There are also plans (as yet with no proposed date) for an external agency to be charged with enforcing holiday pay for vulnerable workers.

Agency Workers

The Agency Workers Regulations 2010 generally prohibit agency workers who have attained a 12-week qualifying period from being paid less than permanent workers in the same role. There is an exemption to this protection where (in summary) the agency worker has a permanent contract with his/her agency which meets minimum requirements. (You may have heard of this referred to as the Swedish derogation, which makes it sound much more exciting than is actually the case).

New regulations introduced as part of the GWP get rid of this exemption from (you’ve guessed it…) 6th April 2020. Employers using agency workers should review whether this will have a budgetary impact for them. Employment businesses will need to consider a more thorough overhaul of the terms and conditions on which they operate.

Financial Penalties

There is a little-known (and even more little-used) provision in the Employment Tribunals Act 1996 for Employment Tribunals to impose a financial penalty (paid to the Secretary of State) where an employer loses a tribunal claim and its actions are found to have ‘aggravating features’. New regulations increase the maximum penalty from £5,000 to £20,000. This is in respect of breaches occurring after 6th April 2019, so we can expect to see the first awards made from approximately a year later.

Information and Consultation

Changes to the Information and Consultation of Employees Regulations 2004 will reduce the proportion of employees who need to request to negotiate an information and consultation agreement in order to oblige the employer to act upon it from 10% to 2%. Again, this will be in force from 6th April 2020.

Minimum Wage and Salary Sacrifice

Legislation is proposed to address the problem of employers inadvertently falling foul of minimum wage rules when they offer the benefit of salary sacrifice schemes. No date for this yet. This is often an issue for employers with large female workforces on relatively low pay and the change is to be welcomed.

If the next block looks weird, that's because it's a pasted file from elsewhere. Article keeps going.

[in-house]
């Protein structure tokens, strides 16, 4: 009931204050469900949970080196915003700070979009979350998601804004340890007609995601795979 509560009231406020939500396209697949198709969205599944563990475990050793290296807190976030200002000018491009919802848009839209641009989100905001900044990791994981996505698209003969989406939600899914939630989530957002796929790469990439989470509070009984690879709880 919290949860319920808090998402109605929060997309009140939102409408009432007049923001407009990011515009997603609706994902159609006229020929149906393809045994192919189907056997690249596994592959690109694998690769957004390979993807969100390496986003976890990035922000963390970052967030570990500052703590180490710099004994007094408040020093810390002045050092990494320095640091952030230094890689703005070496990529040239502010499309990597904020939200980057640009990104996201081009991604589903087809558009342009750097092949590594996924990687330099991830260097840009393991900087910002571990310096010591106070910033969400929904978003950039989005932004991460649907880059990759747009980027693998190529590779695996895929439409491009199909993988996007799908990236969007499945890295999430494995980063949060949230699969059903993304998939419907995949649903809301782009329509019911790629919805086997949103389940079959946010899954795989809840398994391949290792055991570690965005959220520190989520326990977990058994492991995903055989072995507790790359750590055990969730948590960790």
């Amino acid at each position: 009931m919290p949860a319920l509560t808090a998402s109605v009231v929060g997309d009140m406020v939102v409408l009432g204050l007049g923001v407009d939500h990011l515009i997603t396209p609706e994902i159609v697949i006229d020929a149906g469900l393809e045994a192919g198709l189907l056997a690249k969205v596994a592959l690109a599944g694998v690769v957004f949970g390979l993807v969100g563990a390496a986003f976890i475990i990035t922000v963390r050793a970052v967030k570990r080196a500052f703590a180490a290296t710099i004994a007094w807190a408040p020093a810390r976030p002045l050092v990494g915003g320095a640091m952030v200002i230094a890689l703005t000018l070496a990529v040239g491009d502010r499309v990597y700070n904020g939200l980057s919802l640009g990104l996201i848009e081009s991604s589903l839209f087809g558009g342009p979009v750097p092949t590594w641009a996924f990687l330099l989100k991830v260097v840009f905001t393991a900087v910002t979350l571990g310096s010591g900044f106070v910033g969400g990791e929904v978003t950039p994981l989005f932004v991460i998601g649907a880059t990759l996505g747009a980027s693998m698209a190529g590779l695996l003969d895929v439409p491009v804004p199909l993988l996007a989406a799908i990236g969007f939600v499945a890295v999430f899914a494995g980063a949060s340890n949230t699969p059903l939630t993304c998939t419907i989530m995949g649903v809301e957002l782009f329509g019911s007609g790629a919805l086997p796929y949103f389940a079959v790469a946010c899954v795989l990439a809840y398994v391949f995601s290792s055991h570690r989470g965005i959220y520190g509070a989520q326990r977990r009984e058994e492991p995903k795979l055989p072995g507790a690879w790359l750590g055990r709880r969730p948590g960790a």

Enforcement Proposals

The GWP proposals include increased funding for enforcement bodies, such as the Employment Agency Standards Inspectorate, and to establish a new enforcement body to protect vulnerable workers.

From our perspective, this is a welcome recognition that whereas the law in many cases is fit for purpose, the obstacles to enforcement (particularly for low paid and vulnerable workers) mean than unscrupulous employers can sometimes ignore their legal obligations with minimum risk. Moving enforcement away from individual worker claims and towards a rigorous inspectorate regime should not only protect employees, but also enable compliant employers to compete on a level playing field.

And the biggie… employment status

There is no intention (woolly or otherwise) to abolish zero-hours contracts within the GWP. The government accepts the Taylor Report’s recommendation that, used fairly, these can provide valuable two-way flexibility for both business and workers and should therefore not be banned. However, it rejected Matthew Taylor’s proposal to afford gig economy workers who are ‘dependant’ on a particular ‘gig platform’ (such as Uber or Deliveroo – just 2 of those featured in recent law reports), employment rights such as national minimum wage guarantees, which could be enforced against that platform.

There is an aspiration to ‘tighten up’ on abuses which occur within the gig economy and also to clarify employment status, ideally aligning it for tax and employment purposes. Most experts in the sector would agree that clarity (as a minimum) would be a Good Thing, but how to develop a legal test which can be applied easily and gets to the right result each time? Unless we can cadge a sprinkle of fairy dust from a passing red-clad gentleman on the night of the 24th December, this may prove an impossible task. Watch this space…

Please get in touch if you would like to discuss any issues.